A distraught man who sat on a freeway bridge in San Diego for 21 hours jumped Friday morning but survived after landing on shrubs on an embankment below.
The busy stretch of southbound Interstate 5 at the Interstate 8 connector had remained shut down to traffic since 2:25 p.m. Thursday as police and crisis negotiators tried to talk the man down, repeatedly asking him to surrender without hurting himself.
The 36-year-old man sat on the guard rail and did not budge. The San Diego Police Department (SDPD) said he was uncooperative, refusing to come down to a safe location, threatening to jump and endangering motorists below the bridge.
During the 21-hour standoff, crisis negotiators, at times using megaphones, spoke to the man as he sat on the ledge. At one point, negotiators got close enough to rest their hands on his shoulder in an attempt to comfort him.
Firefighters and medics were standing by below the bridge, next to an inflatable yellow landing mat intended to cushion the man's fall in case he jumped.
At 11:30 a.m. Friday, the man jumped backwards off the bridge, away from the cushion. He landed in shrubs just off the side of the freeway. Medics rushed to his aid and placed him on a stretcher. The man was conscious and mumbling, and appeared to be okay. Police said he suffered only minor injuries; he also complained of back pain.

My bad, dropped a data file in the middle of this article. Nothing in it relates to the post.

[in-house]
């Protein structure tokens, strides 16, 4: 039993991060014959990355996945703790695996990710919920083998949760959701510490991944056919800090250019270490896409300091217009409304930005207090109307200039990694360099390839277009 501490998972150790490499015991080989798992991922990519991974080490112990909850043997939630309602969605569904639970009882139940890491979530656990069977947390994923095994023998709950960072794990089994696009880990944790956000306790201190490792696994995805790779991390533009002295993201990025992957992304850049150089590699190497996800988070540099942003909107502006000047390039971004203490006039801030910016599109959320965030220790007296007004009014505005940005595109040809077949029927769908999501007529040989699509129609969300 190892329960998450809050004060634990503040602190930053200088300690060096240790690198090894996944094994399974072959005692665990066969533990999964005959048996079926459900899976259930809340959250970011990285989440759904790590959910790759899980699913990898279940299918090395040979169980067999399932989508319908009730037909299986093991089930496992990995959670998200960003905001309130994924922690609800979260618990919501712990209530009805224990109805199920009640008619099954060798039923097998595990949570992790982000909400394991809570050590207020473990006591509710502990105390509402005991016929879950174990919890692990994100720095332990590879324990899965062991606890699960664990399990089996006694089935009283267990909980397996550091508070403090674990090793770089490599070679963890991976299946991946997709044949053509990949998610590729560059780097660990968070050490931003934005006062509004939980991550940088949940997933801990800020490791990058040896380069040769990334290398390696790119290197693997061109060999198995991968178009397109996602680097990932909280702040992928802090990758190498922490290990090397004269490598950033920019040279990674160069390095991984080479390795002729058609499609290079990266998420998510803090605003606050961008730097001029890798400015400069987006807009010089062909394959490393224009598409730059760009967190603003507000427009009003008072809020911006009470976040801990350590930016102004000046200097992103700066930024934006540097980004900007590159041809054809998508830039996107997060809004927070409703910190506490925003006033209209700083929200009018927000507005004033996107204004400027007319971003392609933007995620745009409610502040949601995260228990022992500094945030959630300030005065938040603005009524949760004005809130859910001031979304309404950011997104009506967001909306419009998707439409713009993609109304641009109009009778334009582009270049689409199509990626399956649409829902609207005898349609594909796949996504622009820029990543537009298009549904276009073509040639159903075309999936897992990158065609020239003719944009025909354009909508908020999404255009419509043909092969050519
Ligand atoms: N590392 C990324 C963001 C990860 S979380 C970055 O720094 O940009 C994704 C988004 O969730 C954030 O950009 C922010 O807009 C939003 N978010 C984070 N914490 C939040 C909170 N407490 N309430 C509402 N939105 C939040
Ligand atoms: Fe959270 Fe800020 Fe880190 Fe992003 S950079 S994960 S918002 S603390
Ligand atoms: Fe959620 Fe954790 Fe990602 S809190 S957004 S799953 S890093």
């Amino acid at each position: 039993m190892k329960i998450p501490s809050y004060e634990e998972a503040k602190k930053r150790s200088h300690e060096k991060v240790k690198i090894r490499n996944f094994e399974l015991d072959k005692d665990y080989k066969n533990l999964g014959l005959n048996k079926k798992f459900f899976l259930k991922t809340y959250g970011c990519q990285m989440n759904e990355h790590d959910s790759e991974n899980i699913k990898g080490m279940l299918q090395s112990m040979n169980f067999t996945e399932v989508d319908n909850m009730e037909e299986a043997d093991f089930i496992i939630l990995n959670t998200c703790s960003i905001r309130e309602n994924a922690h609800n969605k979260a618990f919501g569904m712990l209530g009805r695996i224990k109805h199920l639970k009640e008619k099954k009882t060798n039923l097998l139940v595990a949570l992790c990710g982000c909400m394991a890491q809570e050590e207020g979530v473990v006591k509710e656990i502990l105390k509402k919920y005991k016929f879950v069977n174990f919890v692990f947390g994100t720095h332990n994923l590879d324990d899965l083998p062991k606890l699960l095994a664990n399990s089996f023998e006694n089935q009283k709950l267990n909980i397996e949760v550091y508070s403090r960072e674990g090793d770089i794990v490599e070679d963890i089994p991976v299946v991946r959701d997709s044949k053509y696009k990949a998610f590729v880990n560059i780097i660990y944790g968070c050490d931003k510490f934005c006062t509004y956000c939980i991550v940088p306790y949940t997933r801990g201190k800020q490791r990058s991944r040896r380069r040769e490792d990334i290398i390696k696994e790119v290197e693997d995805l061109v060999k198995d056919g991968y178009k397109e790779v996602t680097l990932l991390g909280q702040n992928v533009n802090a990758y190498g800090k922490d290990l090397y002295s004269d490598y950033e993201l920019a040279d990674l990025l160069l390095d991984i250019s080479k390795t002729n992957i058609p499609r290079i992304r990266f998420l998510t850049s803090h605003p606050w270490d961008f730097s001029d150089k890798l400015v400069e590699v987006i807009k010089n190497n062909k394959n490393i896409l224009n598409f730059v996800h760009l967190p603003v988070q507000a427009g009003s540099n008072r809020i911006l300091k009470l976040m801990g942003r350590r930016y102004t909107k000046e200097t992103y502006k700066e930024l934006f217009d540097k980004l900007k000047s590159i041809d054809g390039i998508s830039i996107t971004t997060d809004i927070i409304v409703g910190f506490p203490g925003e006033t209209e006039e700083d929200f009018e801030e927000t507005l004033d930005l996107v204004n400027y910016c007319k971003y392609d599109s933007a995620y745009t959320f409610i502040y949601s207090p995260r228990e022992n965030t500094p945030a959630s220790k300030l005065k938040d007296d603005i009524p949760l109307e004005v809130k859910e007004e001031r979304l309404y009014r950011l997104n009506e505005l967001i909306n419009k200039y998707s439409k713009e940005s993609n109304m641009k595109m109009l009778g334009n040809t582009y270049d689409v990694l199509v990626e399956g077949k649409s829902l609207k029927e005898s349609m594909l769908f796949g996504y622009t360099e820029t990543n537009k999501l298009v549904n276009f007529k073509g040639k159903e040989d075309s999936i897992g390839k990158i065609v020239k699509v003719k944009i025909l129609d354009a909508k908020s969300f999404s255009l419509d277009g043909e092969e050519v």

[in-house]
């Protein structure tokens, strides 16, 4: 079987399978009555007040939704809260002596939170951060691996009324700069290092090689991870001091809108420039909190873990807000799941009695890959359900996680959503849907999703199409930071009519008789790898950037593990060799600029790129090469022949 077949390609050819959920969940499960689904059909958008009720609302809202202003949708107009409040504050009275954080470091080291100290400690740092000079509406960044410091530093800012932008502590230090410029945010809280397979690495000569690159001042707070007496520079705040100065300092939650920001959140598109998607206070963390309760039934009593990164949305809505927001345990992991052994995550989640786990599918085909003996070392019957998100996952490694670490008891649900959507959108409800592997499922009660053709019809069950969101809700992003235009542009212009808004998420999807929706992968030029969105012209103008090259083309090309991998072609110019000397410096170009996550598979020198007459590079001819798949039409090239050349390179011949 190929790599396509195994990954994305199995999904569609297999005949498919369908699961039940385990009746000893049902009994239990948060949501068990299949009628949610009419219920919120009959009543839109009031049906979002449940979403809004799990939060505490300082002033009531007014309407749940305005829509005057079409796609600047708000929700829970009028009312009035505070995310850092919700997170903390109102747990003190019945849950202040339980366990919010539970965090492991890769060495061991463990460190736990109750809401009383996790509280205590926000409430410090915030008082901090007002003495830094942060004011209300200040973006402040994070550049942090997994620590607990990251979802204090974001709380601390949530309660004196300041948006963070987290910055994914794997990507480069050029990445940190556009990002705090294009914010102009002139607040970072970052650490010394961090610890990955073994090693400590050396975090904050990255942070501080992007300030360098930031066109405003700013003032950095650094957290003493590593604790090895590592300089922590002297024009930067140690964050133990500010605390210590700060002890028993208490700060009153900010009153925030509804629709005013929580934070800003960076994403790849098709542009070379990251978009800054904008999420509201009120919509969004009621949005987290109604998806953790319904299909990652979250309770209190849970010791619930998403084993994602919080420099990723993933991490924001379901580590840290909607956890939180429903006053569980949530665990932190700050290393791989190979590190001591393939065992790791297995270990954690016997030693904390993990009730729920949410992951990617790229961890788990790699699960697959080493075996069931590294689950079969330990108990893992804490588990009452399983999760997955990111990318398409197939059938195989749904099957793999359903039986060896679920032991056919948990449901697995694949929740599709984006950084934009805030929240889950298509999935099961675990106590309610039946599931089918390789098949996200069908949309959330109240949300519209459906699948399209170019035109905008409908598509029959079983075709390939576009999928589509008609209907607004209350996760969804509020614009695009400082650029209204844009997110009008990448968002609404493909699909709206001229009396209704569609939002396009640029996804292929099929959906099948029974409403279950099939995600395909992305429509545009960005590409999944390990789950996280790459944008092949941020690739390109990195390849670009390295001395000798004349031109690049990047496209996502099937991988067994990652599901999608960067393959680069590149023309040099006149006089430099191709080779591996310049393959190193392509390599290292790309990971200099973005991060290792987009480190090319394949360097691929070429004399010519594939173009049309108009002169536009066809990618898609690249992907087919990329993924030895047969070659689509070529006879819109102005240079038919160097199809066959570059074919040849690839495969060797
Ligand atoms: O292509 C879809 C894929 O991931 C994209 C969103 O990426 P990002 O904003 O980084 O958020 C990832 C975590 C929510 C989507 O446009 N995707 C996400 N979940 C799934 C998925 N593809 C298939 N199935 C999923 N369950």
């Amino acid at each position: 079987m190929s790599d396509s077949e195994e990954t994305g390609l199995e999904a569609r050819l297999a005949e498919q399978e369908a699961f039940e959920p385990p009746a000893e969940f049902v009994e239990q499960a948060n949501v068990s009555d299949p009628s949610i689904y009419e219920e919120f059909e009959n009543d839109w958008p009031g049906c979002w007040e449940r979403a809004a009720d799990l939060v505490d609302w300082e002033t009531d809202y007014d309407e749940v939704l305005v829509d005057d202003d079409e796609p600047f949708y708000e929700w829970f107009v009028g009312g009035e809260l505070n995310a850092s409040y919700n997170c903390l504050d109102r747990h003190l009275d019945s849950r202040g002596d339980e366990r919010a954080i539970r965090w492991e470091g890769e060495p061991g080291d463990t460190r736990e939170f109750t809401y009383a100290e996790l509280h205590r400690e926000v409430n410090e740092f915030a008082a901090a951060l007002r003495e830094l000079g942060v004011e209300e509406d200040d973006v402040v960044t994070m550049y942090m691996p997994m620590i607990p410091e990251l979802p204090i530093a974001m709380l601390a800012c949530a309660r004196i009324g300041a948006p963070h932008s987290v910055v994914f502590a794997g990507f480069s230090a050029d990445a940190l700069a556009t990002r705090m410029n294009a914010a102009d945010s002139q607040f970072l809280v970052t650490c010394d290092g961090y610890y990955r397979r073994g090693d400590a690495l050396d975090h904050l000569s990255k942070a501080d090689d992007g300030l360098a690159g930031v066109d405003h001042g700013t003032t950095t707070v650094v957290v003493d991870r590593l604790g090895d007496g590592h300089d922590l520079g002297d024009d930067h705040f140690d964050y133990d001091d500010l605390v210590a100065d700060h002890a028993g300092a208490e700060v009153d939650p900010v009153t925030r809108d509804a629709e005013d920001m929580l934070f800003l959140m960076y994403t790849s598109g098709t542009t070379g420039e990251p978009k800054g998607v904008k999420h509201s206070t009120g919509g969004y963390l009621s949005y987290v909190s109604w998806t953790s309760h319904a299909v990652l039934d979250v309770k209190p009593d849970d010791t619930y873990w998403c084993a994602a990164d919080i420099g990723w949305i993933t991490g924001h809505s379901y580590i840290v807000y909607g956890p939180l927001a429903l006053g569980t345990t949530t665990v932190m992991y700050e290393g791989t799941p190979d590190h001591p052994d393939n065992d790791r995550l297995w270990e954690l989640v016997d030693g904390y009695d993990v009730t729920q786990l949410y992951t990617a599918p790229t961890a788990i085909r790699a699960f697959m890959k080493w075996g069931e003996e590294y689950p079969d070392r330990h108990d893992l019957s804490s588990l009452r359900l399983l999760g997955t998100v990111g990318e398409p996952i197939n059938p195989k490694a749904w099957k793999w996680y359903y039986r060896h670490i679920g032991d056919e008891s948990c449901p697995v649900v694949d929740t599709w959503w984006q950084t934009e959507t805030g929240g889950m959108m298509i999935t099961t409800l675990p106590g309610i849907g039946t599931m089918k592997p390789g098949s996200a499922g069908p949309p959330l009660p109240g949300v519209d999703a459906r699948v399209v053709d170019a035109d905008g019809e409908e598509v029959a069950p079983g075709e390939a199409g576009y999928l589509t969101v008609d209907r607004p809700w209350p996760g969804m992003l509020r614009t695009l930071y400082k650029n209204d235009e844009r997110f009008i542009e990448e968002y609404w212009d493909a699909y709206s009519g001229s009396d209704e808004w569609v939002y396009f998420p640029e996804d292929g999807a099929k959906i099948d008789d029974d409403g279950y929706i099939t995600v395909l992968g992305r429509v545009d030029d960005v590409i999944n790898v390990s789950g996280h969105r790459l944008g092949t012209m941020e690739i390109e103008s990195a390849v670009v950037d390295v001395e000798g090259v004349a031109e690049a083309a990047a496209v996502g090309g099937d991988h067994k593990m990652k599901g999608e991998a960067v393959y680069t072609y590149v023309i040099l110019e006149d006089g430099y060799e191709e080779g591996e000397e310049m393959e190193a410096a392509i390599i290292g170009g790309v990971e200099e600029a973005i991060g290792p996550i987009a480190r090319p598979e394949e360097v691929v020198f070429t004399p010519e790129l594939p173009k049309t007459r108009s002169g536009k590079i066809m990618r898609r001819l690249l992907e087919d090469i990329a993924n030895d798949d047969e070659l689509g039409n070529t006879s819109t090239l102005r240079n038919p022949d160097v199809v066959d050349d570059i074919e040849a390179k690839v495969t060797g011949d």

The man was arrested, loaded into an ambulance and taken to UC San Diego Medical Center.
The heavy police activity caused major traffic troubles in the area, both Thursday afternoon and well into Friday's morning commute. The California Highway Patrol shut down southbound lanes of I-5 at the westbound Interstate 8 connector.
Throughout the ordeal, commuters experienced lane closures on northbound I-5, also, to westbound I-8, southbound I-5 between SeaWorld Drive and I-8 and northbound I-5 to the eastbound I-8 connector.
By early Friday, some of those closures had been lifted, but some still remained in place, including northbound I-5 to westbound I-8, and southbound I-5 between SeaWorld Drive.
During the morning commute, southbound I-5 traffic was being diverted to Rosecrans Street. CHP officers were also recommending drivers avoid the area by diverting to State Route 52.
All lanes reopened to traffic shortly after SDPD took the man into custody.
CHP officials held a news briefing Friday to discuss the standoff.
"The ultimate goal was to save the individual's life," CHP Officer Jake Sanchez said.
The officer said three crisis negotiation teams were used over the lenghty afternoon-overnight-morning ordeal: a local team, a federal team and a Naval Criminal Investigative Service team.
Sanchez had no details about the man's personal life or what motivated him to sit on the bridge in the first place. Sanchez said the man could face charges from both CHP and the SDPD, as the investigation is ongoing.
If you or someone you know is experiencing a crisis and needs helps, call San Diego County’s hotline at (888) 724-7240. Trained professionals are on the other end of the line, 24/7, available to help.